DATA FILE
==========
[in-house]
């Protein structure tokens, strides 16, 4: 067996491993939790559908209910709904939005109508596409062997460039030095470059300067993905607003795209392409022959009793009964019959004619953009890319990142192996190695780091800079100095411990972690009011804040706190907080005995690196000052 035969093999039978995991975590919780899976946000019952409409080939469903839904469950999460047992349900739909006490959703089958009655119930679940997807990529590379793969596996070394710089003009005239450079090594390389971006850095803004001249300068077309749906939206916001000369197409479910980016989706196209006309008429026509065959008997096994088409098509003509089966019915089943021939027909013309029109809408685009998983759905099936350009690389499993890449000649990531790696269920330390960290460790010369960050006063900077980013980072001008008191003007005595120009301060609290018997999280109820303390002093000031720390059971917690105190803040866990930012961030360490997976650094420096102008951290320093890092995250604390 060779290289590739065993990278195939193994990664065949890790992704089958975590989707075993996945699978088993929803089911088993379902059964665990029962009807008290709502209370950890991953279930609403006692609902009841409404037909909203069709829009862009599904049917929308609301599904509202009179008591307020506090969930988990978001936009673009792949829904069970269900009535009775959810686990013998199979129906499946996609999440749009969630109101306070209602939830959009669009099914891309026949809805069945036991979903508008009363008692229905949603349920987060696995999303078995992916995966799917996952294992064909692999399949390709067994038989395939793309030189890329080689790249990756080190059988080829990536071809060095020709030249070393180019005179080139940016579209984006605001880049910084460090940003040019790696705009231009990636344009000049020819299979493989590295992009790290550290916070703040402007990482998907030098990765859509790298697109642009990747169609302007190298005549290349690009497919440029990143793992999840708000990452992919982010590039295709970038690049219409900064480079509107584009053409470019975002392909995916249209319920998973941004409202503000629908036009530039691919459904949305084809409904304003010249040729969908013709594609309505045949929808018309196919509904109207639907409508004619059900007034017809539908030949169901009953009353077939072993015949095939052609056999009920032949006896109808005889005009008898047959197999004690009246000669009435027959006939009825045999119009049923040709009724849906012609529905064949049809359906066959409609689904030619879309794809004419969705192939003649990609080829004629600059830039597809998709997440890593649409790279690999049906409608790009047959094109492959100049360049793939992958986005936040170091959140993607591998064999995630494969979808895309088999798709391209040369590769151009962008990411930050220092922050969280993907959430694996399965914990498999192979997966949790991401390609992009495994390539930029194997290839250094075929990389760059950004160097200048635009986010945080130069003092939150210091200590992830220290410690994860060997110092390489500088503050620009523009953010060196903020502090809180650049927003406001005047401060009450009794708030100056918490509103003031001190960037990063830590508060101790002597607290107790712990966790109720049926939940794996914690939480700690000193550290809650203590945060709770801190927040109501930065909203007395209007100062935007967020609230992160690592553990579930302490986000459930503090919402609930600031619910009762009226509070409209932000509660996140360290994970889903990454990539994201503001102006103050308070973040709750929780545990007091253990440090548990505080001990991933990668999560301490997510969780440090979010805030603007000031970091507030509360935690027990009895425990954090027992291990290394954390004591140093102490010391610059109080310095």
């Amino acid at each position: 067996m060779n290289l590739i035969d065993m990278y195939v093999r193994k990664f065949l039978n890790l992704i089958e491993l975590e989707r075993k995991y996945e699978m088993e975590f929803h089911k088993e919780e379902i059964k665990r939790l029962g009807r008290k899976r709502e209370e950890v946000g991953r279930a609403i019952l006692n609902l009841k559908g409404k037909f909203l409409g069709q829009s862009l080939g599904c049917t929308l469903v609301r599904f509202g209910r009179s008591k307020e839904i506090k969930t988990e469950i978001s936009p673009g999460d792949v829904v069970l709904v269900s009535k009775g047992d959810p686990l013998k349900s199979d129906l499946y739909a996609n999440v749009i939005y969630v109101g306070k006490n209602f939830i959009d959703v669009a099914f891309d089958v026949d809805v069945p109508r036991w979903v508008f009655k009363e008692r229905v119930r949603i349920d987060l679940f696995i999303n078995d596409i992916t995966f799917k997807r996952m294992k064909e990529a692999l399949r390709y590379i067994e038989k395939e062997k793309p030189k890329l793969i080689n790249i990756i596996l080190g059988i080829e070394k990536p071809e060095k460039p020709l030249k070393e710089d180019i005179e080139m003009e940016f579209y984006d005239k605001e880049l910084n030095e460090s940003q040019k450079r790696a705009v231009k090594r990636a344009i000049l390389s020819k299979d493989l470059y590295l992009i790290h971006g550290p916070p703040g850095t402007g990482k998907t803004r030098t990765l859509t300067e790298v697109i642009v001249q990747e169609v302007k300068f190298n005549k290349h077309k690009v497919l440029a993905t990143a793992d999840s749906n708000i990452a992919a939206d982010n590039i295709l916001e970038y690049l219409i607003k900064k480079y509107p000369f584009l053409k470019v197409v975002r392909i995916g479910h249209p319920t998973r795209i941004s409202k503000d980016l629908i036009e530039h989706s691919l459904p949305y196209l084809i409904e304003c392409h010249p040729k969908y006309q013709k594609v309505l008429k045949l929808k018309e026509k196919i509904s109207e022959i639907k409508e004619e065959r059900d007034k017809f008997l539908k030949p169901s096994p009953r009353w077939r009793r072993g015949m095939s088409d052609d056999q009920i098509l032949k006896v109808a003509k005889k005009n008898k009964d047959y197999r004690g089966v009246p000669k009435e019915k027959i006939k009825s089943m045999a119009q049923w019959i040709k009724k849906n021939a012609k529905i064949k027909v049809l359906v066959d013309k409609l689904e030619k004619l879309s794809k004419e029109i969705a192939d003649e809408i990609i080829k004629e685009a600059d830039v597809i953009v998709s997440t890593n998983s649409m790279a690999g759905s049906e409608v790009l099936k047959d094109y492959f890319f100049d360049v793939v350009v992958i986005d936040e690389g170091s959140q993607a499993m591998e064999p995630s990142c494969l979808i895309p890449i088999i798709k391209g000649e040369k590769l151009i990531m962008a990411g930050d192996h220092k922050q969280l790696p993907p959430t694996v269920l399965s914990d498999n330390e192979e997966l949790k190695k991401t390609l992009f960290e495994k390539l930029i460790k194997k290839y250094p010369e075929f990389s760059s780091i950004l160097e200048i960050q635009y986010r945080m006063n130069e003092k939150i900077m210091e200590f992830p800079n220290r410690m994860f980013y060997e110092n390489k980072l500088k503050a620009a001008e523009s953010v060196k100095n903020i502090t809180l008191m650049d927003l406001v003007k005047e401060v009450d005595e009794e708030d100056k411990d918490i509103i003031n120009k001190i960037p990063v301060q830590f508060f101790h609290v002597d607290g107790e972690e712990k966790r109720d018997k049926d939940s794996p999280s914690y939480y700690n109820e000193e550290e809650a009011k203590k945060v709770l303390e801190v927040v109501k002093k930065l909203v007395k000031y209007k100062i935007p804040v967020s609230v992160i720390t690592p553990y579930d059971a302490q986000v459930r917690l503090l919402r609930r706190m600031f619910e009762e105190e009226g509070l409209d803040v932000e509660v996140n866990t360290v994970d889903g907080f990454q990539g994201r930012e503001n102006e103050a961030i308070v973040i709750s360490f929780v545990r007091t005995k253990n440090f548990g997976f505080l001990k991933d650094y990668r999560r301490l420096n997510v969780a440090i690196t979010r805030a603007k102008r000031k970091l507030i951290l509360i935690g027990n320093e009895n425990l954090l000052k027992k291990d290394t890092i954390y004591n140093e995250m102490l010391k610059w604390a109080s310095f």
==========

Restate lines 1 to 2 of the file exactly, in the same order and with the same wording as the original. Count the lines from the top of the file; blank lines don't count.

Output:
[in-house]
């Protein structure tokens, strides 16, 4: 067996491993939790559908209910709904939005109508596409062997460039030095470059300067993905607003795209392409022959009793009964019959004619953009890319990142192996190695780091800079100095411990972690009011804040706190907080005995690196000052 035969093999039978995991975590919780899976946000019952409409080939469903839904469950999460047992349900739909006490959703089958009655119930679940997807990529590379793969596996070394710089003009005239450079090594390389971006850095803004001249300068077309749906939206916001000369197409479910980016989706196209006309008429026509065959008997096994088409098509003509089966019915089943021939027909013309029109809408685009998983759905099936350009690389499993890449000649990531790696269920330390960290460790010369960050006063900077980013980072001008008191003007005595120009301060609290018997999280109820303390002093000031720390059971917690105190803040866990930012961030360490997976650094420096102008951290320093890092995250604390 060779290289590739065993990278195939193994990664065949890790992704089958975590989707075993996945699978088993929803089911088993379902059964665990029962009807008290709502209370950890991953279930609403006692609902009841409404037909909203069709829009862009599904049917929308609301599904509202009179008591307020506090969930988990978001936009673009792949829904069970269900009535009775959810686990013998199979129906499946996609999440749009969630109101306070209602939830959009669009099914891309026949809805069945036991979903508008009363008692229905949603349920987060696995999303078995992916995966799917996952294992064909692999399949390709067994038989395939793309030189890329080689790249990756080190059988080829990536071809060095020709030249070393180019005179080139940016579209984006605001880049910084460090940003040019790696705009231009990636344009000049020819299979493989590295992009790290550290916070703040402007990482998907030098990765859509790298697109642009990747169609302007190298005549290349690009497919440029990143793992999840708000990452992919982010590039295709970038690049219409900064480079509107584009053409470019975002392909995916249209319920998973941004409202503000629908036009530039691919459904949305084809409904304003010249040729969908013709594609309505045949929808018309196919509904109207639907409508004619059900007034017809539908030949169901009953009353077939072993015949095939052609056999009920032949006896109808005889005009008898047959197999004690009246000669009435027959006939009825045999119009049923040709009724849906012609529905064949049809359906066959409609689904030619879309794809004419969705192939003649990609080829004629600059830039597809998709997440890593649409790279690999049906409608790009047959094109492959100049360049793939992958986005936040170091959140993607591998064999995630494969979808895309088999798709391209040369590769151009962008990411930050220092922050969280993907959430694996399965914990498999192979997966949790991401390609992009495994390539930029194997290839250094075929990389760059950004160097200048635009986010945080130069003092939150210091200590992830220290410690994860060997110092390489500088503050620009523009953010060196903020502090809180650049927003406001005047401060009450009794708030100056918490509103003031001190960037990063830590508060101790002597607290107790712990966790109720049926939940794996914690939480700690000193550290809650203590945060709770801190927040109501930065909203007395209007100062935007967020609230992160690592553990579930302490986000459930503090919402609930600031619910009762009226509070409209932000509660996140360290994970889903990454990539994201503001102006103050308070973040709750929780545990007091253990440090548990505080001990991933990668999560301490997510969780440090979010805030603007000031970091507030509360935690027990009895425990954090027992291990290394954390004591140093102490010391610059109080310095």